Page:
As businesses become increasingly data driven, a corresponding increase occurs in the risk of unauthorised access to and use of private information, such as through data harvesting.
The right to privacy is a fundamental human right, which includes the right for all individuals to know whether information about them is being stored and, if so, for what purpose. A business has a duty to its employees to responsibly handle all private employee information in its possession or under its control. This concerns substantive information that employees may communicate through a business’s networks, as well as data that could provide insight into those employees’ behaviour, social relationships, private preferences and identity when analysed and aggregated together or with other data. Many countries have enacted data privacy legislation to protect an individual’s right to privacy from unlawful or arbitrary interference. Such legislation typically imposes the requirement to take various measures to ensure the security and integrity of personal data.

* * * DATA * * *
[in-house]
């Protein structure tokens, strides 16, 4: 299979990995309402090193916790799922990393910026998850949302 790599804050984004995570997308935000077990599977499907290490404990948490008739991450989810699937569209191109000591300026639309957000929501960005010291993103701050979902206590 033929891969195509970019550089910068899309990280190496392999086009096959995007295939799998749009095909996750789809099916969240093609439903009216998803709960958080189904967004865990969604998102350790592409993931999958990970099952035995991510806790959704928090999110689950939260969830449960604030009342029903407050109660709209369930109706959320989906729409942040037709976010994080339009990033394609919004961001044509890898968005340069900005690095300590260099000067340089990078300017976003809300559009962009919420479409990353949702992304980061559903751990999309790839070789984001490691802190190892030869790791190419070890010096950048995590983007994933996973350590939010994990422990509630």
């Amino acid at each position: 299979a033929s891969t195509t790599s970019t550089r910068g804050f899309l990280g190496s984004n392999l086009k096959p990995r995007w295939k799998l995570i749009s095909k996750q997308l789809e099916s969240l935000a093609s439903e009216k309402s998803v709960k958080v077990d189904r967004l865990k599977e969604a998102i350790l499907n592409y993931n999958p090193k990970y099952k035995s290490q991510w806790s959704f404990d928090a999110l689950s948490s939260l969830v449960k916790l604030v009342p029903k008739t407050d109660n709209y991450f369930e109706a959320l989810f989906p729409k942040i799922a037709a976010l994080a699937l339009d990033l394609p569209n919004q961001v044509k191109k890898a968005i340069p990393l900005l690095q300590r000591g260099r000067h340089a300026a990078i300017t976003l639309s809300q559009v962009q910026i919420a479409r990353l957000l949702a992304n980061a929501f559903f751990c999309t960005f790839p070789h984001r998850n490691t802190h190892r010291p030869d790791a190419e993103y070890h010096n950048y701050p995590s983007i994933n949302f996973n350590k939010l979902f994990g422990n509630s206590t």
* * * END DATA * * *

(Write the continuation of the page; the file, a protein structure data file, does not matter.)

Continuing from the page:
A business should implement technical, administrative and physical safeguards to protect its employees’ private information, which may be collected, deliberately or inadvertently (e.g., metadata), through its IT systems.
Businesses should employ security arrangements including the implementation of robust privacy policies and procedures (such as encrypting data and putting in place appropriate access controls and clear data breach processes) and carrying out assessments of IT systems to identify and address vulnerabilities on an ongoing basis. Businesses should also consider providing a higher level of protection to sensitive private information, such as data relating to an employee’s health or financial situation.